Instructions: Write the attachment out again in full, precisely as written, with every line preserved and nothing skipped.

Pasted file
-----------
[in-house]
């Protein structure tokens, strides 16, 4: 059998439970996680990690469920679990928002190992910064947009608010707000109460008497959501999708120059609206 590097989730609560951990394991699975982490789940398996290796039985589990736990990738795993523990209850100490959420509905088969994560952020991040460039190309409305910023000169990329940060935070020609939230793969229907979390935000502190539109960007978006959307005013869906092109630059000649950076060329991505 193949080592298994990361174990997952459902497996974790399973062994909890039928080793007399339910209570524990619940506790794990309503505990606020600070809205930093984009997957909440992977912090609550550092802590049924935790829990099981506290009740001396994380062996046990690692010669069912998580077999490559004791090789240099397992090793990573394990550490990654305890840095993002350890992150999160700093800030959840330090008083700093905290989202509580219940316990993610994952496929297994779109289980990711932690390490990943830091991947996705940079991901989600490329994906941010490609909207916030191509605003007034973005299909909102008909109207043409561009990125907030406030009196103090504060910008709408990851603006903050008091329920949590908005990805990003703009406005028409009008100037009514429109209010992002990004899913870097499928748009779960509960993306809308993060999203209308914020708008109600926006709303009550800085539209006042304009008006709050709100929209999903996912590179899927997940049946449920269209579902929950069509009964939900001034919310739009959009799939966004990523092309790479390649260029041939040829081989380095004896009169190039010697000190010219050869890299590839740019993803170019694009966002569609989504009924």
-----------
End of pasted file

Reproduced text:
[in-house]
């Protein structure tokens, strides 16, 4: 059998439970996680990690469920679990928002190992910064947009608010707000109460008497959501999708120059609206 590097989730609560951990394991699975982490789940398996290796039985589990736990990738795993523990209850100490959420509905088969994560952020991040460039190309409305910023000169990329940060935070020609939230793969229907979390935000502190539109960007978006959307005013869906092109630059000649950076060329991505 193949080592298994990361174990997952459902497996974790399973062994909890039928080793007399339910209570524990619940506790794990309503505990606020600070809205930093984009997957909440992977912090609550550092802590049924935790829990099981506290009740001396994380062996046990690692010669069912998580077999490559004791090789240099397992090793990573394990550490990654305890840095993002350890992150999160700093800030959840330090008083700093905290989202509580219940316990993610994952496929297994779109289980990711932690390490990943830091991947996705940079991901989600490329994906941010490609909207916030191509605003007034973005299909909102008909109207043409561009990125907030406030009196103090504060910008709408990851603006903050008091329920949590908005990805990003703009406005028409009008100037009514429109209010992002990004899913870097499928748009779960509960993306809308993060999203209308914020708008109600926006709303009550800085539209006042304009008006709050709100929209999903996912590179899927997940049946449920269209579902929950069509009964939900001034919310739009959009799939966004990523092309790479390649260029041939040829081989380095004896009169190039010697000190010219050869890299590839740019993803170019694009966002569609989504009924």